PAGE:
The cicadas faded from her awareness, as did the dampness of the southern climate that usually managed to penetrate any defenses against it. She tuned in to the broadcast that streamed through her mind and trusted it to tell her what to do. Faint echoes and whispers from ancestors, angels, spirit guides and all the wonders of the divine filled the space in the infinite hollow of consciousness. Ego—abandoned, as spirit assumed control. Connected—moving in and through space and time harmoniously, with complete trust and synchronistic synthesis amidst all cyclic patterns and ebbs—into a flow.

After the first five minutes, the black abyss became glittered with spots of purple that bloomed into tide-like waves. Nina flushed with euphoria as she explored the depths beyond the restraints of the human mind. Slowly, very slowly, a vibration hummed inside her consciousness. The purple orbs began to cluster together like bees in a swarm and take shape. An iridescent image of a paintbrush—no, a makeup brush. Then it changed shape and became a rectangle, then an envelope, and then finally, with a little creative interpretation, a postcard with the word CHICAGO across the top. Denying herself the chance to overthink her interpretation, she searched for the next experience. Her senses awakened, listening for the next clue, in whatever form it took—a gut feeling, a buzzing in the hands, a rush of chills up the length of her back. Any information she received wouldn’t be denied or rebuffed based on how it emerged—a common reaction to those with a highly rational and logical mind. After all she had seen and encountered during her enlightenment period in the Somnium plane, she knew it was irrational to assume that information could be received only through one’s ordinary senses and analytical mind. After all, all humans are psychic, but not all are motivated to peel back the layers of camouflage that often hide psychic information, or are adept at doing so.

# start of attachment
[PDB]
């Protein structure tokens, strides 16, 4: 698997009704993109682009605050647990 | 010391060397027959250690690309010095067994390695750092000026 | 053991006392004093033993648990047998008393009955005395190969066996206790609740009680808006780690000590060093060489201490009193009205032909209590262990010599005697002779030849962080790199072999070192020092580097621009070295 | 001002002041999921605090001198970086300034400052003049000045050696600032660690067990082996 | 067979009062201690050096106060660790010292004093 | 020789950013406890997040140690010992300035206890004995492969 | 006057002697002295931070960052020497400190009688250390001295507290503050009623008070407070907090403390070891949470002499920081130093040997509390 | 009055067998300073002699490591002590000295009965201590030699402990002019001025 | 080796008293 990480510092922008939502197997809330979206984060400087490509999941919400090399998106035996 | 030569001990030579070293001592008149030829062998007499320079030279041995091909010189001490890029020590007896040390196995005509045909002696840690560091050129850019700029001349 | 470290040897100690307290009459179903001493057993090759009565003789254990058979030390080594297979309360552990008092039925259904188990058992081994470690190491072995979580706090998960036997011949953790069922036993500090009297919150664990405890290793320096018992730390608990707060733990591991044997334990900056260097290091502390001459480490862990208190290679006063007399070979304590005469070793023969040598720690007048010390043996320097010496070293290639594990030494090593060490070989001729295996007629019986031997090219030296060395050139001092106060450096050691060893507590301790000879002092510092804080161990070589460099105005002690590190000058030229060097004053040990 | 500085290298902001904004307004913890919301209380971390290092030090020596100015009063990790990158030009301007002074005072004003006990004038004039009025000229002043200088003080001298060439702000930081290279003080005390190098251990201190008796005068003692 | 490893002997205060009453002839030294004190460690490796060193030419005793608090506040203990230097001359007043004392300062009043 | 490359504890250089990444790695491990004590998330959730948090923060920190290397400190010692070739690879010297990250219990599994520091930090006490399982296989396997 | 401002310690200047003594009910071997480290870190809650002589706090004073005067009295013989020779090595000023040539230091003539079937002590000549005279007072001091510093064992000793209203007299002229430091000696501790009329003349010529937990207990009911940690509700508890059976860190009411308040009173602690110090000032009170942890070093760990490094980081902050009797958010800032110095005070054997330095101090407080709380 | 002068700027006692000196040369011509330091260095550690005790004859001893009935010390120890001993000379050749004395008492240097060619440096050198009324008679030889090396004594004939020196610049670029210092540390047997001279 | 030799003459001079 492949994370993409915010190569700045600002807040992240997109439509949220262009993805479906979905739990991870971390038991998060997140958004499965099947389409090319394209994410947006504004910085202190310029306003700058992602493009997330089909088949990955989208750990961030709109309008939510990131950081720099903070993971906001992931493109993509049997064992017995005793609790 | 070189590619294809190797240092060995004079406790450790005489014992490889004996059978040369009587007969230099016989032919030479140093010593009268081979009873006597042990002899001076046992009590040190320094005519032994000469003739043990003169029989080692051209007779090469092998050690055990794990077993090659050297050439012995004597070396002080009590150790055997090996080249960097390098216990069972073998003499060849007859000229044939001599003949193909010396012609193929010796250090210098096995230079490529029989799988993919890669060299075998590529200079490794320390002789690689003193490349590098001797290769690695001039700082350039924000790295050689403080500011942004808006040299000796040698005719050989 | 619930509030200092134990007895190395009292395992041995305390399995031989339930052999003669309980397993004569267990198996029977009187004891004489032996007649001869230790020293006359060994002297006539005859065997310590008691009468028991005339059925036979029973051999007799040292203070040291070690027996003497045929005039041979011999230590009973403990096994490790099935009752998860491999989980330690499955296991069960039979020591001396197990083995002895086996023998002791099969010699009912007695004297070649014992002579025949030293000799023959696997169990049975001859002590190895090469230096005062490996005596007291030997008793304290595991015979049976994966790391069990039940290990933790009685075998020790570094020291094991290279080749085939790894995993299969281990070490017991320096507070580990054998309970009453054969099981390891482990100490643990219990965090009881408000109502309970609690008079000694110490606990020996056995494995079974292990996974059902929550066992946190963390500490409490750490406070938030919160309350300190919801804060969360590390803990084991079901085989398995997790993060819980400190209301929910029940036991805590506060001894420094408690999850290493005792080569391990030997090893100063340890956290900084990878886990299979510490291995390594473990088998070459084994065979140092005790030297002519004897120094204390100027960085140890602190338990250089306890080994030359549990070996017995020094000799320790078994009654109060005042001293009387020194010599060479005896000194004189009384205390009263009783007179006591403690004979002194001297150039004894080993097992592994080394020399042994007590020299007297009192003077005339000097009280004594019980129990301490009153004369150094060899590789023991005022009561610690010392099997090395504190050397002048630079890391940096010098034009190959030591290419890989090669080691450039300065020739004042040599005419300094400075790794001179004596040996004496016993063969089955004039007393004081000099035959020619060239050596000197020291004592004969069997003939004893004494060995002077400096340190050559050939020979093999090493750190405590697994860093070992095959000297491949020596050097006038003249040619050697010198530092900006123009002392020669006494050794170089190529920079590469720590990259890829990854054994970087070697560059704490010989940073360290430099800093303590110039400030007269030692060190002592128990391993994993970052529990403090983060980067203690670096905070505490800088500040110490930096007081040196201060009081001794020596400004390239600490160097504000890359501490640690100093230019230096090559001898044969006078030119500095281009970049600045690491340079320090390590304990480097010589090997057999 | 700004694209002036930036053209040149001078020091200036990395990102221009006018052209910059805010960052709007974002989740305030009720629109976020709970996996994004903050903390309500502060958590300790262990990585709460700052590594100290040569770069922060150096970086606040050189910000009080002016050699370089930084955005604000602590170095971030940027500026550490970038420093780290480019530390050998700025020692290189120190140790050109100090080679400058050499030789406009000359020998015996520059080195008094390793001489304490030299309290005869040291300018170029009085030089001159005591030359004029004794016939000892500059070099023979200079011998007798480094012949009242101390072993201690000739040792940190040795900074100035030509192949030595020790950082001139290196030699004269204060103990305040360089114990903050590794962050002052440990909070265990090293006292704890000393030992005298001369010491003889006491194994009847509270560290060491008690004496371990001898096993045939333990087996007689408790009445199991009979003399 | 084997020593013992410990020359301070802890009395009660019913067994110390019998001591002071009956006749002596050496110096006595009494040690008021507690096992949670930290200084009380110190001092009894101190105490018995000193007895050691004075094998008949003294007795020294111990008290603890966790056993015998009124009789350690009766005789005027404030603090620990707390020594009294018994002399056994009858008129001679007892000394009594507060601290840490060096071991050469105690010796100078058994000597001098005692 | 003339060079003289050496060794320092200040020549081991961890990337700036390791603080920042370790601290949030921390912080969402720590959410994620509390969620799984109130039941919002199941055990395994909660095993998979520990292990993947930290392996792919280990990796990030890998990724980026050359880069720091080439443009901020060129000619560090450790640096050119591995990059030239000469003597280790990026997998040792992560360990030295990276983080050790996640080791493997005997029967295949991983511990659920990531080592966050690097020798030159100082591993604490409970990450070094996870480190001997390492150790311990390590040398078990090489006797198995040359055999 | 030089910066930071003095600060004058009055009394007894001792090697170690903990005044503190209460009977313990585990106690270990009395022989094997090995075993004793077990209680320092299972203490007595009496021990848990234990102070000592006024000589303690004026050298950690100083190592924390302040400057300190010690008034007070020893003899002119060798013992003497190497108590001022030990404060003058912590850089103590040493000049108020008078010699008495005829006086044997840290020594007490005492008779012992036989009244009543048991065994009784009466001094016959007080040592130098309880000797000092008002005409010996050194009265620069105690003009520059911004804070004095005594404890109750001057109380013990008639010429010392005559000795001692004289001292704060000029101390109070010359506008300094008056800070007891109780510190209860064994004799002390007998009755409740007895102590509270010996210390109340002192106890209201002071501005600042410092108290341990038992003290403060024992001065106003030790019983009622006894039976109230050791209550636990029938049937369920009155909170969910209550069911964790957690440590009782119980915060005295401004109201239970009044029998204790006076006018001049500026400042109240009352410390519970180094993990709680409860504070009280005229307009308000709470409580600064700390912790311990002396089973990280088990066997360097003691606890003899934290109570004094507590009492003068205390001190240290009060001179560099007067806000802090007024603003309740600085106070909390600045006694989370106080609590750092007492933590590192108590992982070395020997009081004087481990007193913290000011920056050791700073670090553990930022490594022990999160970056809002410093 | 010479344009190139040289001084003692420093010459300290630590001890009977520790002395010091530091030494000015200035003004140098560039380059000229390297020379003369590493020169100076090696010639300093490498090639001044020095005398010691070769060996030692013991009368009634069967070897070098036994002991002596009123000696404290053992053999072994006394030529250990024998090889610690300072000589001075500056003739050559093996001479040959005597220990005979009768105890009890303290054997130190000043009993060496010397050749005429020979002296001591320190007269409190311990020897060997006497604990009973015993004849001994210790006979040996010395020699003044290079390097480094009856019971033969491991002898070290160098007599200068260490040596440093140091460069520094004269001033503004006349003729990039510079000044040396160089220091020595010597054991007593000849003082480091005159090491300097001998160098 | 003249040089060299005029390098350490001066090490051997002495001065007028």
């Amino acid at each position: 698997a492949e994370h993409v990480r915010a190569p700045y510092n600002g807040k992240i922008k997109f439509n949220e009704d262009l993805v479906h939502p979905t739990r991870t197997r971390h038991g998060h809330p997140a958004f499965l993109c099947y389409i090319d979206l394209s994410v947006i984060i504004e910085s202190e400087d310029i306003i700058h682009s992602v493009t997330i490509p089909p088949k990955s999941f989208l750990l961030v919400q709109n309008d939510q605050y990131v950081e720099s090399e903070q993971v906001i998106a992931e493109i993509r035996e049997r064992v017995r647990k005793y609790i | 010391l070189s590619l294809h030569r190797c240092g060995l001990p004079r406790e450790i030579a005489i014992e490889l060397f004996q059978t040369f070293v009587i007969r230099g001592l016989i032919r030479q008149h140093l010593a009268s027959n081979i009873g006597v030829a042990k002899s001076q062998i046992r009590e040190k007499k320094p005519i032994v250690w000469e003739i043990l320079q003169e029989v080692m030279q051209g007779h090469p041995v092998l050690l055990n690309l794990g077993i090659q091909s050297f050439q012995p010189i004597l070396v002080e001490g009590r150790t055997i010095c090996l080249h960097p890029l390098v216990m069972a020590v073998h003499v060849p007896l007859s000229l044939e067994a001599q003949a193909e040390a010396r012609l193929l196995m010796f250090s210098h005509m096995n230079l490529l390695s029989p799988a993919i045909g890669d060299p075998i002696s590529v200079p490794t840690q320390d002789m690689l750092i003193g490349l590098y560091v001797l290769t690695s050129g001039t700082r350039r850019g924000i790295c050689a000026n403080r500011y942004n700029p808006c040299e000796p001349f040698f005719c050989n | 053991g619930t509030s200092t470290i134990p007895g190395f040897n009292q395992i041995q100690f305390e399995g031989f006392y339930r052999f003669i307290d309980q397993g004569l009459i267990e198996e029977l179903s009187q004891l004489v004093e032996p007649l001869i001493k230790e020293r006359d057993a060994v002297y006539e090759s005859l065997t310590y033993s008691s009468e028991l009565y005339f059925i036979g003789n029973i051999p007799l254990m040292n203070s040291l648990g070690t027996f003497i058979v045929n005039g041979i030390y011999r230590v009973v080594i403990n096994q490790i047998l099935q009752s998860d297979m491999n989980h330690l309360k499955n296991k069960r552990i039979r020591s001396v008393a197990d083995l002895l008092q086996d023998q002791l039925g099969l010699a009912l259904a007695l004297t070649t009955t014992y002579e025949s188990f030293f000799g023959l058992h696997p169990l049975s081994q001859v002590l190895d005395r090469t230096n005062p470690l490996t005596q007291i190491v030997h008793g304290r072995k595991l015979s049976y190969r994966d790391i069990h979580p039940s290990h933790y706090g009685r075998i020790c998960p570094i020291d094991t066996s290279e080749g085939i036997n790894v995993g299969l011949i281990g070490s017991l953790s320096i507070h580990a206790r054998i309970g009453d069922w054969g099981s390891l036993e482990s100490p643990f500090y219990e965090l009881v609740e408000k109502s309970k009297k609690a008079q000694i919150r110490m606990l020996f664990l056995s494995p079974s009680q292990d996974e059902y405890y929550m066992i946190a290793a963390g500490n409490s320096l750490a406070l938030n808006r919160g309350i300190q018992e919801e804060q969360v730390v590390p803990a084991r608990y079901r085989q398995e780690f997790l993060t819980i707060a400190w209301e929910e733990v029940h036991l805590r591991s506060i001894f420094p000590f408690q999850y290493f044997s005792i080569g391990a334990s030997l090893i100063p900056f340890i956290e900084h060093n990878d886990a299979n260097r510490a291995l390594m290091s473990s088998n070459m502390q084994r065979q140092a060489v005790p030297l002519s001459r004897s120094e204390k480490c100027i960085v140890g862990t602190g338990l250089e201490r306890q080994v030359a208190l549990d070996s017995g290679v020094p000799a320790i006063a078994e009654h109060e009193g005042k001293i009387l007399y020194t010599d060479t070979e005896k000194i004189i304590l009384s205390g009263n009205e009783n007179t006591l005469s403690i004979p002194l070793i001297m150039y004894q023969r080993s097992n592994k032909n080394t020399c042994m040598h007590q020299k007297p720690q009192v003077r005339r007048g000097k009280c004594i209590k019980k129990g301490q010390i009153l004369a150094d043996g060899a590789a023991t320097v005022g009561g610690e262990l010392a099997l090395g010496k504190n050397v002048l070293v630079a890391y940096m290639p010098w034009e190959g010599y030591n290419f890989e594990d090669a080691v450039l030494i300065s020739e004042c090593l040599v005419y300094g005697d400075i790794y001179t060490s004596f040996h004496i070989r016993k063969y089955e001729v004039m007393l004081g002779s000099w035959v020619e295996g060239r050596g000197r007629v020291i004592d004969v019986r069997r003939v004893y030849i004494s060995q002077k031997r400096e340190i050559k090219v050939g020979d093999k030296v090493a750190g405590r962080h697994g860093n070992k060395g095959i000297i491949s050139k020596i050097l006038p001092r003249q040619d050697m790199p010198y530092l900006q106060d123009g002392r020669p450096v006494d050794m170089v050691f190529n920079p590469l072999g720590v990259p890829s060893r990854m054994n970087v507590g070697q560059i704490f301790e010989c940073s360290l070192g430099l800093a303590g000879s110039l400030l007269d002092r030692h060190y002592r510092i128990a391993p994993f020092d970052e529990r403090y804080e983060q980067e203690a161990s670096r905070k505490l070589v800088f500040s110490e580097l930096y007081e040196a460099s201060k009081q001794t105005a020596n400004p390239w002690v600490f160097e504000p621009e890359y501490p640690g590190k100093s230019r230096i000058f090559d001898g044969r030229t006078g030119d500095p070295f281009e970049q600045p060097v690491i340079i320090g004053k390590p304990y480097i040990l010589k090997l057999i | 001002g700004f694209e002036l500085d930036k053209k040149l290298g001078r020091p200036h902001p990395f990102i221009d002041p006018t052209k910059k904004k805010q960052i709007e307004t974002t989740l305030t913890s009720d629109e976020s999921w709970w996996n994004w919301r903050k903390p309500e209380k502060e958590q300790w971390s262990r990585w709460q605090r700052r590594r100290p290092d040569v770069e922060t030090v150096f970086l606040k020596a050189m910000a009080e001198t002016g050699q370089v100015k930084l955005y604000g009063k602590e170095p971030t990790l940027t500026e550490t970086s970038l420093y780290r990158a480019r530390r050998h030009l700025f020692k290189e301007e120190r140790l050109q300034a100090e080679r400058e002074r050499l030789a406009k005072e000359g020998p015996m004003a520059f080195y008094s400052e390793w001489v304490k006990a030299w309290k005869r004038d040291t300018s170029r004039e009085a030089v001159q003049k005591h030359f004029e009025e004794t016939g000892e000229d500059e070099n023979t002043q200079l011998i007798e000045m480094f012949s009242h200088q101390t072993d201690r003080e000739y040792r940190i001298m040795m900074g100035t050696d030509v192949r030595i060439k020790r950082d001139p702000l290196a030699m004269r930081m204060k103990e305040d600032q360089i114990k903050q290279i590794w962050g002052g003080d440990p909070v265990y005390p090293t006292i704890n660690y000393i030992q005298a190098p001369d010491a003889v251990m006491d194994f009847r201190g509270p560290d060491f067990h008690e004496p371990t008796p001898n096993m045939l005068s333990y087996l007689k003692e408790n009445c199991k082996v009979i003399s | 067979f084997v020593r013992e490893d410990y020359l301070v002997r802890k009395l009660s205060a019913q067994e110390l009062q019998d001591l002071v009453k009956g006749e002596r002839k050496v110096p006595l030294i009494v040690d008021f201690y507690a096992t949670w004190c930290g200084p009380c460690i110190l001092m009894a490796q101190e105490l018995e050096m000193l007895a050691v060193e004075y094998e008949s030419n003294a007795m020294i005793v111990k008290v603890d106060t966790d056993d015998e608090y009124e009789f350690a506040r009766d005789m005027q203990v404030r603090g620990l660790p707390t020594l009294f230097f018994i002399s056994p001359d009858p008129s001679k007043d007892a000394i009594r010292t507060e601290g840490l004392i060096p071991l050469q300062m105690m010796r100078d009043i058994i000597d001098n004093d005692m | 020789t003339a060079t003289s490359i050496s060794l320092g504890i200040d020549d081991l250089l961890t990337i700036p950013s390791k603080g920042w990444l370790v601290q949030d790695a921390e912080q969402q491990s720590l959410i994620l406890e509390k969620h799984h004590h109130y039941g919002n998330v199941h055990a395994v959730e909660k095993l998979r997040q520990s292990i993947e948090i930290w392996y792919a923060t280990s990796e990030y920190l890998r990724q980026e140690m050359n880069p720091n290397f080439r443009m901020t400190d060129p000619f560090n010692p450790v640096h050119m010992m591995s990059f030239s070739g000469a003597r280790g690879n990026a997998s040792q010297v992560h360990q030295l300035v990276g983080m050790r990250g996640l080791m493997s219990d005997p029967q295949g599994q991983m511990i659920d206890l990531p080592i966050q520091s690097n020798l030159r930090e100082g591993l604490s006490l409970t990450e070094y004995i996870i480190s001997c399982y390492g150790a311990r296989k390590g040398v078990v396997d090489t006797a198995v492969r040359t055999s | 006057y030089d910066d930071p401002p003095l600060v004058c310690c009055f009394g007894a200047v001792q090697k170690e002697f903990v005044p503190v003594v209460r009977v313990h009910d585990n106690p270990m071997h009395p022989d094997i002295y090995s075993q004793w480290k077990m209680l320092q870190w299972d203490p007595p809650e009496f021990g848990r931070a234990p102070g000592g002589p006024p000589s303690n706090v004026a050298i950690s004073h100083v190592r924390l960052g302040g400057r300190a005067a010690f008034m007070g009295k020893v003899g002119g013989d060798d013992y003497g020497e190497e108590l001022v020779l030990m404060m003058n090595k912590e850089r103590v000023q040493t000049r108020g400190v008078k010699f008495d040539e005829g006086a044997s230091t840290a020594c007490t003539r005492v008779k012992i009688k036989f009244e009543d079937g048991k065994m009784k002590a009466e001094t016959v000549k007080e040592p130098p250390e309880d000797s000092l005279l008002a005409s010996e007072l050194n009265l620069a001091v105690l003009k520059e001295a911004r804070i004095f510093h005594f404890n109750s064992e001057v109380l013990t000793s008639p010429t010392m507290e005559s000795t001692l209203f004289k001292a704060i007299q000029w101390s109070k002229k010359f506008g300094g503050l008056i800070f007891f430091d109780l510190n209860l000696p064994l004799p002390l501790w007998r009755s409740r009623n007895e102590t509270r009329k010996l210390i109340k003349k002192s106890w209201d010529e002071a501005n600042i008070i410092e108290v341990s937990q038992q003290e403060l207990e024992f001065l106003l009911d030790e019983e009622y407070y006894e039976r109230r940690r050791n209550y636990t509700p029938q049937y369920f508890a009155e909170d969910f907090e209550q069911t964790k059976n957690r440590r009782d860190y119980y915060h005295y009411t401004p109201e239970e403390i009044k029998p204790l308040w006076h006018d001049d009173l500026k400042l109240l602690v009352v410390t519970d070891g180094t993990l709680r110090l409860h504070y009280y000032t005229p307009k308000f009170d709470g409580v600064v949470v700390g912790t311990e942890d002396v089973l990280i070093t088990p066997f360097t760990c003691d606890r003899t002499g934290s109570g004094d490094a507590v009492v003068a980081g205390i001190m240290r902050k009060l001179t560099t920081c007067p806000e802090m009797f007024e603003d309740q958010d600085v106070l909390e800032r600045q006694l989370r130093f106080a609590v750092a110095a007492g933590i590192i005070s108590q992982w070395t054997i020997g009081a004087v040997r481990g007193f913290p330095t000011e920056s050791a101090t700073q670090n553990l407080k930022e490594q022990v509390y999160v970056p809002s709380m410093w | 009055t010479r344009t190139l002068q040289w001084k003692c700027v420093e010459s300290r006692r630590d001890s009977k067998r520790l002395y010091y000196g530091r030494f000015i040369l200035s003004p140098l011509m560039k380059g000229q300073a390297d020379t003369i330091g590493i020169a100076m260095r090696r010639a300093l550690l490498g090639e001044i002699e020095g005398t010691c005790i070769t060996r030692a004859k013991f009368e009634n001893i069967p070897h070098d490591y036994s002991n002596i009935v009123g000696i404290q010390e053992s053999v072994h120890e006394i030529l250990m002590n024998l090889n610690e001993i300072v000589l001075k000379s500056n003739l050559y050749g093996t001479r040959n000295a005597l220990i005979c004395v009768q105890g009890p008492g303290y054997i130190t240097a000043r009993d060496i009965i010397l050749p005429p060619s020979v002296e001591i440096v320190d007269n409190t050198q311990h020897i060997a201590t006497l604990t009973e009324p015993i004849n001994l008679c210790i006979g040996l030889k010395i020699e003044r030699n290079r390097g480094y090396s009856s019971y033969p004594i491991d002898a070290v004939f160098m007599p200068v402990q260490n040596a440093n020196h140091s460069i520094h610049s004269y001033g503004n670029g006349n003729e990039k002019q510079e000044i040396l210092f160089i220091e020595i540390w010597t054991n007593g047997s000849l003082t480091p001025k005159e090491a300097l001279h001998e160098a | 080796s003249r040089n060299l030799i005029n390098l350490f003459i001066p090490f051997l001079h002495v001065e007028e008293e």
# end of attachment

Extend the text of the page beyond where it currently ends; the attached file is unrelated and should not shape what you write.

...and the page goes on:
Then, like a match that has suddenly caught fire, a new set of images surfaced. The name of a makeup store in Chicago: Warpaint. The name of a Nigerian woman: Bisa. Along with the name came a wave of emotions. For a moment, Nina considered if these emotions and feelings were her own, but after checking in with her body, she realized they belonged to—Bisa. She could feel her emotions beyond the limitations of distance. A white flash passed over her range of psychic vision, and a detailed representation of the woman’s face manifested. Smooth skin, high cheekbones, dazzling eyes surrounded by sapphire-blue eye shadow, skinny dreads wrapped into an ornate topknot. Spirit quickly led her to the next burst of information—no name, no images, just a gut feeling, one that implied she would find what she needed when she saw the first woman in New Orleans with an actual paper map clutched in her hands, and to trust in that.

The final group came in a firecracker burst of sounds. Nina continued to breathe deeply as her body softened and remained receptive. With each inhale, she heard a first and last name, and on each exhale, she heard a location. The voice, so subtle, so familiar that it was difficult to tell if it was her own voice inside her head. Trust. Nina often carried on conversations with herself, but this was different. This wasn’t laced with judgment or criticism.

The voice repeated itself with confidence and simplicity until it became abundantly clear that the message was true. Oliver…Oliver Kemp. Mitch…Mitch Wickleby. Avery…Avery Scott. The boundaries of awareness are not rigid and structured like algebraic formulas. It is kaleidoscopic alchemy where the rules and senses combine and mix.

Nina opened her eyes and remained still, her body and mind absorbing the leftover thoughts of her experience. She was slightly disoriented, as if waking from a nap in the late evening. Exultant and ready to begin, Nina uncrossed her legs and stretched. The candle had burned straight down to the salt and extinguished itself. The odor of burnt wick hung fresh in the room. She wrote down the names and details that had come to her during her meditation. She had one more task to do before the list was complete: she needed to find the woman with the map, because she would lead her to the final member of the coven.

~Buy Sage, Smoke & Fire:

About Ryan Kurr

Ryan Kurr is an author, pastry chef, and mystic practitioner. His memoir Sugar Burn: The Not so Hot Side of the Sweet Kitchen was released in 2015, and his work on spiritual and metaphysical witchcraft has been published by Witches Magazine. Sage, Smoke & Fire is the first novel in the Esoteric Alchemy series. Kurr lives in New Orleans.

~Visit his website